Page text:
1. “light rail lobby (or group of enthusiasts) has been busy trying to push heavy rail out of consideration by repeatedly making incorrect and misleading claims about it.”

        HR pushed itself out of the equation because its inferior on almost every metric.

        It doesn’t need anybody misrepresenting it. And no one is doing that, except those with their head in the sand who think its viable. That’s the misleading claim here.

        1. “light rail lobby (or group of enthusiasts) has been busy trying to push heavy rail out of consideration by repeatedly making incorrect and misleading claims about it.”

          There you go again, KLK.

          1. But by all means, Dave B, continue with the tin-hat conspiracy theories.

            It’s really working.

      2. Heavy Rail South and West from Auckland Central using the existing corridors and the CRL extension still has an ultimate carrying capacity, and ultimate catchment, that is far far less then that can be provided by having both, the upgraded heavy rail system and light rail via Dominion Road.

        1. Agreed Don, it would be ideal to have both. That’s why I consider it important not to push heavy rail options off the table. And it may be expedient to pursue heavy rail extensions ahead of light rail, given that the latter has to start from absolute scratch. My concern is that opponents of doing more with heavy rail love to exaggerate its costs and denigrate its capabilities.

          Certainly, the existing rail corridors will provide less capacity and catchment than adding a whole new LRT route. Maybe even far less. But I disagree that it would be “far far less”. That’s going a bit too far :o)

          1. What are you trying to achieve with HR? Is it rail to the airport or providing a rapid transit solution to a new corridor that happens to go to the airport?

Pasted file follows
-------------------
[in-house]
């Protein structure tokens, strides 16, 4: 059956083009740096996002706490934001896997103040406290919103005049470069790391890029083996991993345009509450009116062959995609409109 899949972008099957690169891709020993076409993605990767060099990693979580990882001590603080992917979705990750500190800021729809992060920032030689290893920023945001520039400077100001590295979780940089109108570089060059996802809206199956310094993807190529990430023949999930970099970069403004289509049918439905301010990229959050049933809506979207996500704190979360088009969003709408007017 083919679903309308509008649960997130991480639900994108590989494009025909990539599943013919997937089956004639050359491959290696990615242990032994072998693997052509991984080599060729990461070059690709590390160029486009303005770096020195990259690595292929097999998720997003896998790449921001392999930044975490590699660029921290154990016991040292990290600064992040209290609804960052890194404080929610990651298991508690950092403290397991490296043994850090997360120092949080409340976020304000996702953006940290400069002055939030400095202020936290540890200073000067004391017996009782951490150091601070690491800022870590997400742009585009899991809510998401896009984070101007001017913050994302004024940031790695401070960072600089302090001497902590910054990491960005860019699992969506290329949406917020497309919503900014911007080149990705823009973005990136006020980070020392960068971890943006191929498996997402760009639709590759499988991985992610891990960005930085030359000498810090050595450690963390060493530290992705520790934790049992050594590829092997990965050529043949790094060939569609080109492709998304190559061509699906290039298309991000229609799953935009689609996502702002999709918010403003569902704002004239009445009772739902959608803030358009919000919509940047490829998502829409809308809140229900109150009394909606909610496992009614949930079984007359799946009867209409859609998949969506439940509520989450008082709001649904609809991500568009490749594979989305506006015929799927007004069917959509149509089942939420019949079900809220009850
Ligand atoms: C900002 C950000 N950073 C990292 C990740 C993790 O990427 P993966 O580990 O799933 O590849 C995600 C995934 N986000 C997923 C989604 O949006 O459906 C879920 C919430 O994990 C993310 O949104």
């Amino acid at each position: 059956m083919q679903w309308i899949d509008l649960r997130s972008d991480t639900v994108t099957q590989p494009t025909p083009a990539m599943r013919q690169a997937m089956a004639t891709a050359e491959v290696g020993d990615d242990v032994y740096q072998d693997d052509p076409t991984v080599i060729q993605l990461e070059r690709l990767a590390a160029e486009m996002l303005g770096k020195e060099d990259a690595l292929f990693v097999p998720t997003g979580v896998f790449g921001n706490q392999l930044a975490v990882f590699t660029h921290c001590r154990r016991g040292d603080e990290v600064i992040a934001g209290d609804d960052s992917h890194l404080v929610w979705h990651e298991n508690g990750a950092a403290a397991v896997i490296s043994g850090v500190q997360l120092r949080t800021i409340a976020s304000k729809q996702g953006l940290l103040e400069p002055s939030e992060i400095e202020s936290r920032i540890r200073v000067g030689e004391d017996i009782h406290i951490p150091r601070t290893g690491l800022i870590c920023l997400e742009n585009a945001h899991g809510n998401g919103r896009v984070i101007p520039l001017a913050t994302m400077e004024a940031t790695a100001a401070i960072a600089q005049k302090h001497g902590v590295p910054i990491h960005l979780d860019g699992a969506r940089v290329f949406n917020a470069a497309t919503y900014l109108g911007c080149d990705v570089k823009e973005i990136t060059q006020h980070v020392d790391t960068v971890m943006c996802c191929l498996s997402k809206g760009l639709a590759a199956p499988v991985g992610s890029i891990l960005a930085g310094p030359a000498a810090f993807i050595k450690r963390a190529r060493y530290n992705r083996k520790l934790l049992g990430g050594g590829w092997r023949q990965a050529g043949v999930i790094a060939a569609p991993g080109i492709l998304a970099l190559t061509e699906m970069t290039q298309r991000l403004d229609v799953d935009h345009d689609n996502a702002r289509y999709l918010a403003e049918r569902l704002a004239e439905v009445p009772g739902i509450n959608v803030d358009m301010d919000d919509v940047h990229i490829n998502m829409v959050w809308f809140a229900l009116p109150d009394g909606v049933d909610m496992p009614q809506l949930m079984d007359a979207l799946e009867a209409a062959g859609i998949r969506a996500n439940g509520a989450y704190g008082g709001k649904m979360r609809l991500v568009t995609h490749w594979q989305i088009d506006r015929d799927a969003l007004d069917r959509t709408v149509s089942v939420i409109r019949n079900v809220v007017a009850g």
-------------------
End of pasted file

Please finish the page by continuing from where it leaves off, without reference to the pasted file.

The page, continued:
2. Dave what makes upgraded capacity on Dominion Road necessary ASAP is that even with double decker buses the bus routes south, and bus handling facilities within the CBD, are at the limits of efficient capacity, regardless of any airport to CBD passengers. The North Shore busway buses are similarly approaching the same bus handling issues in the CBD, which is why light rail makes sense for the proposed West Auckland Rapid transport route and eventual conversion for the North Shore busway via a new PT harbour crossing.

          3. Mike G – definitely the latter. To pick up additional catchments including the airport and feed them into the CRL-enabled existing network. The current HR network works very well for the catchments that it serves. It just doesn’t serve enough catchments.
            My preference would have been to upgrade and extend the Onehunga Line to Mangere, the airport, and possibly beyond to rejoin the NIMT or connect to Manukau. Even with the impediments that have been thrown in the path of this, I cannot believe that a focussed effort on making it happen could not come up with an optimal solution. However I am not claiming this as necessarily the best or only way of doing it.